Can’t read the text. Too much info and it’s too small. Needs to be impactful, short, precise, memorable.
No dates , location , contact info.
In short, it’s a shambles.
There’s nothing wrong with negative space, but here, you’ve just filled the empty space on both the top and the bottom with black bars, which is essentially wasted space that you could have used to make both the man’s photo and the description more prominent, larger, and complete.
What is “The CEO Round Table?” There’s no link, no dates, no times, and no locations. The blurb of text between the two lines makes no sense. Is it a single sentence or two separate sentences?
Who is the man in the photo? Is he Mark Smith?
The entire purpose of graphic design is to help communicate ideas to other people. This ad communicates very little. The message is incomplete and there’s no call to action of any kind.
If I can say something positive, it looks sort of nice, but that’s really not the main point if the ad is trying to sell or communicate something. Attractiveness will get people people’s attention for a second or two, but when there isn’t insufficient depth or follow-though in the message, the ad won’t accomplish what it was meant to do. You need to give people a reason to click on the ad.
Can the praise be any fainter?
Since this is a banner I’m going to assume it’s just a bad crop and those bars aren’t really there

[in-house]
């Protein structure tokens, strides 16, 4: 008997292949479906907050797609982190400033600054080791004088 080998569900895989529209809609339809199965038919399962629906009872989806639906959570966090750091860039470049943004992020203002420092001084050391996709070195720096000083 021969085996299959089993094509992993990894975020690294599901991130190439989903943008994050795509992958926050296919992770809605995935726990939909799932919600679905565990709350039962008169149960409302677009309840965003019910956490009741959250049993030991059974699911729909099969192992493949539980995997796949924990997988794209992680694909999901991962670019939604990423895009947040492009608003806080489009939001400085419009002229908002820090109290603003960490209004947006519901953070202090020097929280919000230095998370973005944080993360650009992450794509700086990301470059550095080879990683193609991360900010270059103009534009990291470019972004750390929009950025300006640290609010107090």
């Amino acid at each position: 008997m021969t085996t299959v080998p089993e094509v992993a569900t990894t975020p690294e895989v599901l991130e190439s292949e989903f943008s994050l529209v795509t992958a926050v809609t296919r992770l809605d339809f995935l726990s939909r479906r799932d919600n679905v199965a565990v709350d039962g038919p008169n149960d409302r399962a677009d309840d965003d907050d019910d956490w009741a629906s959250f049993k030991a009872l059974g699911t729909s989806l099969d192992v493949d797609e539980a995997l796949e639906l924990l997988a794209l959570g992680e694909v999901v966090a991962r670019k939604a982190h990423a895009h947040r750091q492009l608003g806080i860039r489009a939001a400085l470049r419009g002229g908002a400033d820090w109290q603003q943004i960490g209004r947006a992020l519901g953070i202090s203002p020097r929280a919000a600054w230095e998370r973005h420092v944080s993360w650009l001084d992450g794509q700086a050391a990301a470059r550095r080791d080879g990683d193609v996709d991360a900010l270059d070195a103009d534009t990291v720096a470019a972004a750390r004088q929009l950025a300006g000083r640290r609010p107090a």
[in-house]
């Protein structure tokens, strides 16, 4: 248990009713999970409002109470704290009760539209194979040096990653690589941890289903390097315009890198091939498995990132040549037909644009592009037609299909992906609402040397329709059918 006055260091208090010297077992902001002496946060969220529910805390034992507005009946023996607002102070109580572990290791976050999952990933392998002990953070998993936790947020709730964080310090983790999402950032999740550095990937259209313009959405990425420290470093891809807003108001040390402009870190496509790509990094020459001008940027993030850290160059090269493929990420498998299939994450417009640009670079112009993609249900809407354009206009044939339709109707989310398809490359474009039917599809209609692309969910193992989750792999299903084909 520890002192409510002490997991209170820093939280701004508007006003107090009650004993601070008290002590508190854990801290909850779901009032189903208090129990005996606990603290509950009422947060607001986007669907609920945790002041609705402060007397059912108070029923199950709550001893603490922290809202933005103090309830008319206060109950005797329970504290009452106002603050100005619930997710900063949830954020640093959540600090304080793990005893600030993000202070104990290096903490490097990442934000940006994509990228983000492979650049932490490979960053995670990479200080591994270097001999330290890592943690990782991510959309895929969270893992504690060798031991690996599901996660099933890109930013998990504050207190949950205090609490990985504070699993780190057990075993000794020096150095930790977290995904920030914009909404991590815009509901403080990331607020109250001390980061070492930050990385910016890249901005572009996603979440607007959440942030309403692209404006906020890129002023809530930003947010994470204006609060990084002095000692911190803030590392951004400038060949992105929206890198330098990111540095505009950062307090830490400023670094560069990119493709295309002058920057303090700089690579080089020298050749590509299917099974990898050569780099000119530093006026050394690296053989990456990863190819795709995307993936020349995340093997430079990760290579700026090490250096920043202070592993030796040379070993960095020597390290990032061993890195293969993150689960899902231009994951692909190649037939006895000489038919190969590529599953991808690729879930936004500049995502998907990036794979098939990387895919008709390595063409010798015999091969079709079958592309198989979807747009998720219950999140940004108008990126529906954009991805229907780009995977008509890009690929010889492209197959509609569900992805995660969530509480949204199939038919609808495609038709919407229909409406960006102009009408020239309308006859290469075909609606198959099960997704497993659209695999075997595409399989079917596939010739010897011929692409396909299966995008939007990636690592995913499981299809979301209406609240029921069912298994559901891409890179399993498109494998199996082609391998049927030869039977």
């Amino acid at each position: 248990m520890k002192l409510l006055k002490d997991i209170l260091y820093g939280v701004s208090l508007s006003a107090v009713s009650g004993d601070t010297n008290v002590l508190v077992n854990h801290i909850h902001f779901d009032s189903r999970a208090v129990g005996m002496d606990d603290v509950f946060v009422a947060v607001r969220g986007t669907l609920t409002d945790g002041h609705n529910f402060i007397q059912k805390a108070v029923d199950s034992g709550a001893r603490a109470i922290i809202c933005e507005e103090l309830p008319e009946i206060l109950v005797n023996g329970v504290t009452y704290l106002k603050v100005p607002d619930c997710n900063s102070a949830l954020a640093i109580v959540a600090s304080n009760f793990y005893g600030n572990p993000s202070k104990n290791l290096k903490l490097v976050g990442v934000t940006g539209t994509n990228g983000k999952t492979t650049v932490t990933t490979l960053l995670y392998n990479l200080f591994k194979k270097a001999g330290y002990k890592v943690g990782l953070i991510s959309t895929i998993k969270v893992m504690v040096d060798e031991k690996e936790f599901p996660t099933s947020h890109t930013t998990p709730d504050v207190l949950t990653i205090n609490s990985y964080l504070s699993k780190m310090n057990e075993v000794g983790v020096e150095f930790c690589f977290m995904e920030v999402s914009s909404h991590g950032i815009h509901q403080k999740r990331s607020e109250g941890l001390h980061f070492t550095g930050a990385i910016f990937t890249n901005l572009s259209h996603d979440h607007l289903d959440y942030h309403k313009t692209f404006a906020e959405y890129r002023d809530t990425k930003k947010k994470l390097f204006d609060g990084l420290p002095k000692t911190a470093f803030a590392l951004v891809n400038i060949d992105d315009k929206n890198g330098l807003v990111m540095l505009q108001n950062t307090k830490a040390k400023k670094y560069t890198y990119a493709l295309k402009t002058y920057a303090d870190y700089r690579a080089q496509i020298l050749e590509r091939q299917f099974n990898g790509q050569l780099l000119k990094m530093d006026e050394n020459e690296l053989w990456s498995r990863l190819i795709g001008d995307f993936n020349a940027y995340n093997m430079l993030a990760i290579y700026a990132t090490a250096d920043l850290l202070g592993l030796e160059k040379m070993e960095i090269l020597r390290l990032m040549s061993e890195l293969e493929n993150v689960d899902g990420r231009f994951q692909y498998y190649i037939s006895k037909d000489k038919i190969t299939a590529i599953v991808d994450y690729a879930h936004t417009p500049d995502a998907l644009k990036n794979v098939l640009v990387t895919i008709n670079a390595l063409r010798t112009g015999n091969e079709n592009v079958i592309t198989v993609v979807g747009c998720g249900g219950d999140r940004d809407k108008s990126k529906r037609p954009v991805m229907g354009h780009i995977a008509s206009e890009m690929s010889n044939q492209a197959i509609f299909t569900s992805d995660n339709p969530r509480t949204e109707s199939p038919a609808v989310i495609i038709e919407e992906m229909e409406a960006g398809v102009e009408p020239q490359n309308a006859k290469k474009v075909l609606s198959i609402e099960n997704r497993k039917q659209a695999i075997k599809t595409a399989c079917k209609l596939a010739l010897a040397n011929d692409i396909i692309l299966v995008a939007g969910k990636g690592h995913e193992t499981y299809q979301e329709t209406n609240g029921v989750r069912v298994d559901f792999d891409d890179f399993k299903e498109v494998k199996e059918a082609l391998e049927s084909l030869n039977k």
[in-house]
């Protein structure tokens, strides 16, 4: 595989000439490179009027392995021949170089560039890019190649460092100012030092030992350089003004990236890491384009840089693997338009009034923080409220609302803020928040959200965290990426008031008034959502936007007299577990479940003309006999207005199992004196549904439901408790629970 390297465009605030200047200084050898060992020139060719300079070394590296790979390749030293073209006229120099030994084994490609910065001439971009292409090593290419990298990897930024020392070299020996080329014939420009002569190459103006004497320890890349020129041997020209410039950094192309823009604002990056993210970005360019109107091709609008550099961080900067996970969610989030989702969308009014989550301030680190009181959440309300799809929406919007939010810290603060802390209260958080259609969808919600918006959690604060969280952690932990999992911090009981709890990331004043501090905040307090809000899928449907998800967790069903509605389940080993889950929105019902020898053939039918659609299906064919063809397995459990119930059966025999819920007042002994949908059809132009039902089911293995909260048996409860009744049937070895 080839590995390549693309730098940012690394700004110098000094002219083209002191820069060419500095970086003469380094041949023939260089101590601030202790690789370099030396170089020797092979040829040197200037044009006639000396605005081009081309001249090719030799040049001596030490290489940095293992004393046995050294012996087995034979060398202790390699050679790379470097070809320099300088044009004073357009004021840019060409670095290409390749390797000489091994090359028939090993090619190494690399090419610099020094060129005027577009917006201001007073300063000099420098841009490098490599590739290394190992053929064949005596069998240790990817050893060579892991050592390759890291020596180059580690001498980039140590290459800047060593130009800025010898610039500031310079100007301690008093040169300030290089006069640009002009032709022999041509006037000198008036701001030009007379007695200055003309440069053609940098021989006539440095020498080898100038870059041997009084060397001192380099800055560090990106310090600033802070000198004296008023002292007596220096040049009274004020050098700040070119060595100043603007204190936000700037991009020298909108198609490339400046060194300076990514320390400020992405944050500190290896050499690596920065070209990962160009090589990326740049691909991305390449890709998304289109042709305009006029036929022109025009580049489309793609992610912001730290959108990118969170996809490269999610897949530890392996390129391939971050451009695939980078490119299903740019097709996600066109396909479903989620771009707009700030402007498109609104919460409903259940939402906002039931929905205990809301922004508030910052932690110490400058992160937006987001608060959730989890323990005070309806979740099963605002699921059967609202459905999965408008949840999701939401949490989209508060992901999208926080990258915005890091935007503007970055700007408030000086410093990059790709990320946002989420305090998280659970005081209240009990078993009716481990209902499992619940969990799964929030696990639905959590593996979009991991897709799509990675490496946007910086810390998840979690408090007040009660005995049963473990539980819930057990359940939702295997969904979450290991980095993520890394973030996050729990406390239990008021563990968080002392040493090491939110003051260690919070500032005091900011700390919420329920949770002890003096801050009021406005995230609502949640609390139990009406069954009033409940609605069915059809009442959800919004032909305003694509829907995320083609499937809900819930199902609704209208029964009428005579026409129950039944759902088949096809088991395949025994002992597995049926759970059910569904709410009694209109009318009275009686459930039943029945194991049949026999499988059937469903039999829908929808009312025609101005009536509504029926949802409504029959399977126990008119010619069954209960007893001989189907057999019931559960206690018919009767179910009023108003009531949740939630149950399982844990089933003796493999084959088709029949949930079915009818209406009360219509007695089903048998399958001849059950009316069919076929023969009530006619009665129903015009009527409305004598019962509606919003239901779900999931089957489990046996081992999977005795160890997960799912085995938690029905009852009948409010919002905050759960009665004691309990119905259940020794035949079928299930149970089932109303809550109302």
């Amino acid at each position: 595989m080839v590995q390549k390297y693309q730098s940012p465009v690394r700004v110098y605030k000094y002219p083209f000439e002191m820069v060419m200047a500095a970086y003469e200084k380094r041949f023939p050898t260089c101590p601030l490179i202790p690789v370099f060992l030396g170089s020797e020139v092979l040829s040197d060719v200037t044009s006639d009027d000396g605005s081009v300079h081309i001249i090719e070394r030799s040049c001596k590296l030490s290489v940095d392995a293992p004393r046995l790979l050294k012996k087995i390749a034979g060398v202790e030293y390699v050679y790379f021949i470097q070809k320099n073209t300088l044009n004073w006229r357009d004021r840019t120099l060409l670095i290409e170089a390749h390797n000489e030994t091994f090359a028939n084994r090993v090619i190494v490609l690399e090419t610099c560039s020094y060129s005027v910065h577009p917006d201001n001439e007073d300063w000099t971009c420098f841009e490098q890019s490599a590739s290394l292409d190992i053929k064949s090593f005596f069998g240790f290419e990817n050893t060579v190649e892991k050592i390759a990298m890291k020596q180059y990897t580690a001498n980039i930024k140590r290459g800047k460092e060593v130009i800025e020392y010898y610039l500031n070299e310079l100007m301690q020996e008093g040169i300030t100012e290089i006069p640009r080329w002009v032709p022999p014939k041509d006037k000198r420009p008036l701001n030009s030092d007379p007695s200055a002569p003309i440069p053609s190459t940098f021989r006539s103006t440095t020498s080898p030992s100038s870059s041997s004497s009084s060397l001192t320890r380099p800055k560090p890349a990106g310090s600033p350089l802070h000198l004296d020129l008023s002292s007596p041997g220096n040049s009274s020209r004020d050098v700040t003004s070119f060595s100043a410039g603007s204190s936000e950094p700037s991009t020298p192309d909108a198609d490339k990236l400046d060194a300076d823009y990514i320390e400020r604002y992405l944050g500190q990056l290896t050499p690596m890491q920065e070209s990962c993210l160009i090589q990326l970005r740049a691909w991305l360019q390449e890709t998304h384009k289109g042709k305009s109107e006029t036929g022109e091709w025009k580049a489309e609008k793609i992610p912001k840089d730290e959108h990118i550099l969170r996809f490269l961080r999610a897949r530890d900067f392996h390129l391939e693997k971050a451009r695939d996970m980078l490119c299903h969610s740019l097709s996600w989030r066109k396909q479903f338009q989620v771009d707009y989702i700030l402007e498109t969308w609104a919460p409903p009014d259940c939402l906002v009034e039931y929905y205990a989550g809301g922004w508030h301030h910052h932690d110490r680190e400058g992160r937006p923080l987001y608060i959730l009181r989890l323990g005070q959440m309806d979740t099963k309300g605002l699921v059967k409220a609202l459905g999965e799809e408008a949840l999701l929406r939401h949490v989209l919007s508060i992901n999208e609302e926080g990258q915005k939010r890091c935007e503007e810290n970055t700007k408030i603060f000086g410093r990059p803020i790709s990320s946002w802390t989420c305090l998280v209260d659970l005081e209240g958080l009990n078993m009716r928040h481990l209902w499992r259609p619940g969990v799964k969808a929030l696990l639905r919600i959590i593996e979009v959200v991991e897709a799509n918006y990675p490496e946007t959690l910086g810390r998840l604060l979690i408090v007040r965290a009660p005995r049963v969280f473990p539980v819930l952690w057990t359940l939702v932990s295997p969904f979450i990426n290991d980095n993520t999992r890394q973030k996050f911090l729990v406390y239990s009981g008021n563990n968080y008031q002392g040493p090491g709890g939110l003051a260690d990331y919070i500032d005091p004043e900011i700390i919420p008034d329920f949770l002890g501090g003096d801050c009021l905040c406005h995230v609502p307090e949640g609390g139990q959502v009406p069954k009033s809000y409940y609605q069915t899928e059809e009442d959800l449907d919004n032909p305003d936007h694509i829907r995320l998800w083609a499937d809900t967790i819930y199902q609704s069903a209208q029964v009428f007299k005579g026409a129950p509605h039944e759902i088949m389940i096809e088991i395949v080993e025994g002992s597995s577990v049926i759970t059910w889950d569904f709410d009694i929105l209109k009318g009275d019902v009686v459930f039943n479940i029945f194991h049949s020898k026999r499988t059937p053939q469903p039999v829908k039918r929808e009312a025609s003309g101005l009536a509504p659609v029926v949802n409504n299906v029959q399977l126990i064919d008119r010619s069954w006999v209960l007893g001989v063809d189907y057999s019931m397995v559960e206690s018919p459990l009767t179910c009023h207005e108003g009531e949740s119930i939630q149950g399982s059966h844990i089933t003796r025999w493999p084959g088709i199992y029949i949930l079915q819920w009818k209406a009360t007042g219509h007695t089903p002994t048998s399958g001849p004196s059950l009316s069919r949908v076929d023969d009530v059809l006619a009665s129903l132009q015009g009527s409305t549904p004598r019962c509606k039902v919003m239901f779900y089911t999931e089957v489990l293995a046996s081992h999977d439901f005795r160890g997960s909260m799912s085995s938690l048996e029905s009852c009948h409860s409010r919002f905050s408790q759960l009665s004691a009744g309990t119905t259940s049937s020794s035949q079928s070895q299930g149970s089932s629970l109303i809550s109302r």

I have nothing else to add … it’s all been said
Ok, sure, I will improve those sections . Thanks a lot for your tips.
That black space is not including that design.You can say I mockup it like this.
Those black bar is like background , main design is banner.The man in this photo is unknown to me , I indicate him as Mark Smith.
I will really work on Call to action section of graphic design.Thanks a lot for your such a valuable feedback Your thoughts on top.
Plus your line endings are terrible
“With Leadership Extraordinaire & Business
Enthusiast Mark Smith”
“With Leadership Extraordinaire
& Business Enthusiast Mark Smith”
Thank you so much
… and I’d swap the ampersand for an ‘and’ in this case. These are not listed items and are part of a normal sentence. It can be used like this in informal writing (I’d still balk though), of course, but should only really be used with listed items, such as Horse & Jockey, in a pub name. Stars & Stripes, etc. As this is not intended to be informal and aimed at educated, intelligent people, it gives off the wrong signals. Looks sloppy and informal which detracts from the credibility of the event.
Thanks for your feedback.
Yes, I see what you mean, I was on the fence, but it was listed as two items, so I was willing to let it slide.